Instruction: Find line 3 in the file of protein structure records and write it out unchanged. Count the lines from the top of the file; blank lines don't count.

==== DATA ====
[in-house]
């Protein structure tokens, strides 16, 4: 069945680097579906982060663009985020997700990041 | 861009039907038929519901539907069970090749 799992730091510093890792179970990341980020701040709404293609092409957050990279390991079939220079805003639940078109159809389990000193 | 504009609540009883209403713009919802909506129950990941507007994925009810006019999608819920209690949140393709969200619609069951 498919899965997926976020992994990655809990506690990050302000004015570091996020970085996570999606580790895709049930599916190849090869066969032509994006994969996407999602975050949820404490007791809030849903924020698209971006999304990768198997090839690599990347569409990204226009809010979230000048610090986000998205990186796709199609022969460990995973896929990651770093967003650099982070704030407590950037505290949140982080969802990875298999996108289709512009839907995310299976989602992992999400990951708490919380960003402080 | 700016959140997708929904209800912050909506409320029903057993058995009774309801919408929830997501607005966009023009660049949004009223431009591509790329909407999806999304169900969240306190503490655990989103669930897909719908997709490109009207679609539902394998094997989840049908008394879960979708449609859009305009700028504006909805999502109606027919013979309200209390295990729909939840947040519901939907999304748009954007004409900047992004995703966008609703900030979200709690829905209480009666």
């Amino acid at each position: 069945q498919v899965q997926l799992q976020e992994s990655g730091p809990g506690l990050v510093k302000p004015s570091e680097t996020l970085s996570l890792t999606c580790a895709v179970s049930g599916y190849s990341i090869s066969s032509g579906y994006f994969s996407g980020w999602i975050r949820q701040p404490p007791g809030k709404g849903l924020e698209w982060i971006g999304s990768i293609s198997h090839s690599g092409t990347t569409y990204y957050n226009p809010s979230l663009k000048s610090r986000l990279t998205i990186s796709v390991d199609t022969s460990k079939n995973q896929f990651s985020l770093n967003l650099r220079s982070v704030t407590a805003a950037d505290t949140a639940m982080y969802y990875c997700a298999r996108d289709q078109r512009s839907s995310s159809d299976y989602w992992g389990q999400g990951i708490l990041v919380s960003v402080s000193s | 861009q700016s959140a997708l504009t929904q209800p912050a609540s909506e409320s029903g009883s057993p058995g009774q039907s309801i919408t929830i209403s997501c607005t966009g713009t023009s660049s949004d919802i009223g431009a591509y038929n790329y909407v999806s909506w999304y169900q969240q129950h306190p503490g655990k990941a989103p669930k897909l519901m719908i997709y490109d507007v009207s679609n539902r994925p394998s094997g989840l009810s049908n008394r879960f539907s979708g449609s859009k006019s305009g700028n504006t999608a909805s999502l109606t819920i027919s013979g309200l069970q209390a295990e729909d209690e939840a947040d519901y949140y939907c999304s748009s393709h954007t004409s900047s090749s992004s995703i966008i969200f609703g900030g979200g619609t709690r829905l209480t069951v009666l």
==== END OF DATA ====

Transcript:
């Amino acid at each position: 069945q498919v899965q997926l799992q976020e992994s990655g730091p809990g506690l990050v510093k302000p004015s570091e680097t996020l970085s996570l890792t999606c580790a895709v179970s049930g599916y190849s990341i090869s066969s032509g579906y994006f994969s996407g980020w999602i975050r949820q701040p404490p007791g809030k709404g849903l924020e698209w982060i971006g999304s990768i293609s198997h090839s690599g092409t990347t569409y990204y957050n226009p809010s979230l663009k000048s610090r986000l990279t998205i990186s796709v390991d199609t022969s460990k079939n995973q896929f990651s985020l770093n967003l650099r220079s982070v704030t407590a805003a950037d505290t949140a639940m982080y969802y990875c997700a298999r996108d289709q078109r512009s839907s995310s159809d299976y989602w992992g389990q999400g990951i708490l990041v919380s960003v402080s000193s | 861009q700016s959140a997708l504009t929904q209800p912050a609540s909506e409320s029903g009883s057993p058995g009774q039907s309801i919408t929830i209403s997501c607005t966009g713009t023009s660049s949004d919802i009223g431009a591509y038929n790329y909407v999806s909506w999304y169900q969240q129950h306190p503490g655990k990941a989103p669930k897909l519901m719908i997709y490109d507007v009207s679609n539902r994925p394998s094997g989840l009810s049908n008394r879960f539907s979708g449609s859009k006019s305009g700028n504006t999608a909805s999502l109606t819920i027919s013979g309200l069970q209390a295990e729909d209690e939840a947040d519901y949140y939907c999304s748009s393709h954007t004409s900047s090749s992004s995703i966008i969200f609703g900030g979200g619609t709690r829905l209480t069951v009666l």